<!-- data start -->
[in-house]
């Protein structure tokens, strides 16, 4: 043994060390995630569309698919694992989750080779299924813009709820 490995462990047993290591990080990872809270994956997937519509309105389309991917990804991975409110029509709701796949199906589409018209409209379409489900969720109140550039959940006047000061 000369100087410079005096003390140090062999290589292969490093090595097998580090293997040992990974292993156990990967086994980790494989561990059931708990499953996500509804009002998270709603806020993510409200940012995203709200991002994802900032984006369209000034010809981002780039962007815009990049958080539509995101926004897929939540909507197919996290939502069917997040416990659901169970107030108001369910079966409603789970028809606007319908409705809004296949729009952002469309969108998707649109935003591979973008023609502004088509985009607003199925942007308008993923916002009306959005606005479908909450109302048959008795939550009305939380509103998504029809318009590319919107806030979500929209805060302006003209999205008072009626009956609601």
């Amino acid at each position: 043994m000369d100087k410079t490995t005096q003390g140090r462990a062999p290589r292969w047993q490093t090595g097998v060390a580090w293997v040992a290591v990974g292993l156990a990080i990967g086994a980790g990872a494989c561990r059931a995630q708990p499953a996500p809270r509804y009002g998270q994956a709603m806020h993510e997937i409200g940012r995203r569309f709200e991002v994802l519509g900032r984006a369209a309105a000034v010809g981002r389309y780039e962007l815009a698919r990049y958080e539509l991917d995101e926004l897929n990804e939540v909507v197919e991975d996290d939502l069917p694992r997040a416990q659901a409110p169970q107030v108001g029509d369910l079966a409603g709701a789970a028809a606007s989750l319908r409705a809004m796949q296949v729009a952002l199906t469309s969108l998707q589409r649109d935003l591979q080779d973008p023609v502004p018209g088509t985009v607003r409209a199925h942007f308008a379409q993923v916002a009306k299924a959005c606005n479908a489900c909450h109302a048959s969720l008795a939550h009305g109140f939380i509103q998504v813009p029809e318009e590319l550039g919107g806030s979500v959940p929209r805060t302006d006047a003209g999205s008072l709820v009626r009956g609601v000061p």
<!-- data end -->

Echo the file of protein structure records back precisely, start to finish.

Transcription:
[in-house]
């Protein structure tokens, strides 16, 4: 043994060390995630569309698919694992989750080779299924813009709820 490995462990047993290591990080990872809270994956997937519509309105389309991917990804991975409110029509709701796949199906589409018209409209379409489900969720109140550039959940006047000061 000369100087410079005096003390140090062999290589292969490093090595097998580090293997040992990974292993156990990967086994980790494989561990059931708990499953996500509804009002998270709603806020993510409200940012995203709200991002994802900032984006369209000034010809981002780039962007815009990049958080539509995101926004897929939540909507197919996290939502069917997040416990659901169970107030108001369910079966409603789970028809606007319908409705809004296949729009952002469309969108998707649109935003591979973008023609502004088509985009607003199925942007308008993923916002009306959005606005479908909450109302048959008795939550009305939380509103998504029809318009590319919107806030979500929209805060302006003209999205008072009626009956609601």
């Amino acid at each position: 043994m000369d100087k410079t490995t005096q003390g140090r462990a062999p290589r292969w047993q490093t090595g097998v060390a580090w293997v040992a290591v990974g292993l156990a990080i990967g086994a980790g990872a494989c561990r059931a995630q708990p499953a996500p809270r509804y009002g998270q994956a709603m806020h993510e997937i409200g940012r995203r569309f709200e991002v994802l519509g900032r984006a369209a309105a000034v010809g981002r389309y780039e962007l815009a698919r990049y958080e539509l991917d995101e926004l897929n990804e939540v909507v197919e991975d996290d939502l069917p694992r997040a416990q659901a409110p169970q107030v108001g029509d369910l079966a409603g709701a789970a028809a606007s989750l319908r409705a809004m796949q296949v729009a952002l199906t469309s969108l998707q589409r649109d935003l591979q080779d973008p023609v502004p018209g088509t985009v607003r409209a199925h942007f308008a379409q993923v916002a009306k299924a959005c606005n479908a489900c909450h109302a048959s969720l008795a939550h009305g109140f939380i509103q998504v813009p029809e318009e590319l550039g919107g806030s979500v959940p929209r805060t302006d006047a003209g999205s008072l709820v009626r009956g609601v000061p």